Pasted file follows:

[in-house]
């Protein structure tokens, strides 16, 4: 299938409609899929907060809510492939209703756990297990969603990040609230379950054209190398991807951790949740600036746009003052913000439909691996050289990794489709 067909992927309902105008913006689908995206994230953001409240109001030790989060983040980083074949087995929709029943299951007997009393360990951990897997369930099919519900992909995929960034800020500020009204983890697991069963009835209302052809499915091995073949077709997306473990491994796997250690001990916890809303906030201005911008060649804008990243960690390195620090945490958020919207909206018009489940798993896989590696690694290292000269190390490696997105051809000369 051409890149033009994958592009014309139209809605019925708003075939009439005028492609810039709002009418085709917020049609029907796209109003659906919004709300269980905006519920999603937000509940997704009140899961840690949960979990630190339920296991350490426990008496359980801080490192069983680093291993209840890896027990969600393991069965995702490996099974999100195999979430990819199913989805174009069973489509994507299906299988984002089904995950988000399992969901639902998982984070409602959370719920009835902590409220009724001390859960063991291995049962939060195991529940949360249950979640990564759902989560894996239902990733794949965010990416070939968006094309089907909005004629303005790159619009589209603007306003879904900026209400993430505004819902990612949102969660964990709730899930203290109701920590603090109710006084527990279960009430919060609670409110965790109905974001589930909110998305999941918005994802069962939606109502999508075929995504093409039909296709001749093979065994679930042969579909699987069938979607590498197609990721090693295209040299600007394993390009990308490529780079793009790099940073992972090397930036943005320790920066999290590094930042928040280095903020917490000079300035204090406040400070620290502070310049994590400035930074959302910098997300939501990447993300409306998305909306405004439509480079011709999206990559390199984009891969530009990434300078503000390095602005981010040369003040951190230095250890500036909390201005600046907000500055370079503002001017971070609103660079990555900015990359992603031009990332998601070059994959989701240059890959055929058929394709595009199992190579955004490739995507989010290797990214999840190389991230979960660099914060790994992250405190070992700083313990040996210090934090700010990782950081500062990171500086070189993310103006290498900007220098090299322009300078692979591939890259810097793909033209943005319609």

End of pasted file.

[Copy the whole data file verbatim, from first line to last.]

[in-house]
């Protein structure tokens, strides 16, 4: 299938409609899929907060809510492939209703756990297990969603990040609230379950054209190398991807951790949740600036746009003052913000439909691996050289990794489709 067909992927309902105008913006689908995206994230953001409240109001030790989060983040980083074949087995929709029943299951007997009393360990951990897997369930099919519900992909995929960034800020500020009204983890697991069963009835209302052809499915091995073949077709997306473990491994796997250690001990916890809303906030201005911008060649804008990243960690390195620090945490958020919207909206018009489940798993896989590696690694290292000269190390490696997105051809000369 051409890149033009994958592009014309139209809605019925708003075939009439005028492609810039709002009418085709917020049609029907796209109003659906919004709300269980905006519920999603937000509940997704009140899961840690949960979990630190339920296991350490426990008496359980801080490192069983680093291993209840890896027990969600393991069965995702490996099974999100195999979430990819199913989805174009069973489509994507299906299988984002089904995950988000399992969901639902998982984070409602959370719920009835902590409220009724001390859960063991291995049962939060195991529940949360249950979640990564759902989560894996239902990733794949965010990416070939968006094309089907909005004629303005790159619009589209603007306003879904900026209400993430505004819902990612949102969660964990709730899930203290109701920590603090109710006084527990279960009430919060609670409110965790109905974001589930909110998305999941918005994802069962939606109502999508075929995504093409039909296709001749093979065994679930042969579909699987069938979607590498197609990721090693295209040299600007394993390009990308490529780079793009790099940073992972090397930036943005320790920066999290590094930042928040280095903020917490000079300035204090406040400070620290502070310049994590400035930074959302910098997300939501990447993300409306998305909306405004439509480079011709999206990559390199984009891969530009990434300078503000390095602005981010040369003040951190230095250890500036909390201005600046907000500055370079503002001017971070609103660079990555900015990359992603031009990332998601070059994959989701240059890959055929058929394709595009199992190579955004490739995507989010290797990214999840190389991230979960660099914060790994992250405190070992700083313990040996210090934090700010990782950081500062990171500086070189993310103006290498900007220098090299322009300078692979591939890259810097793909033209943005319609």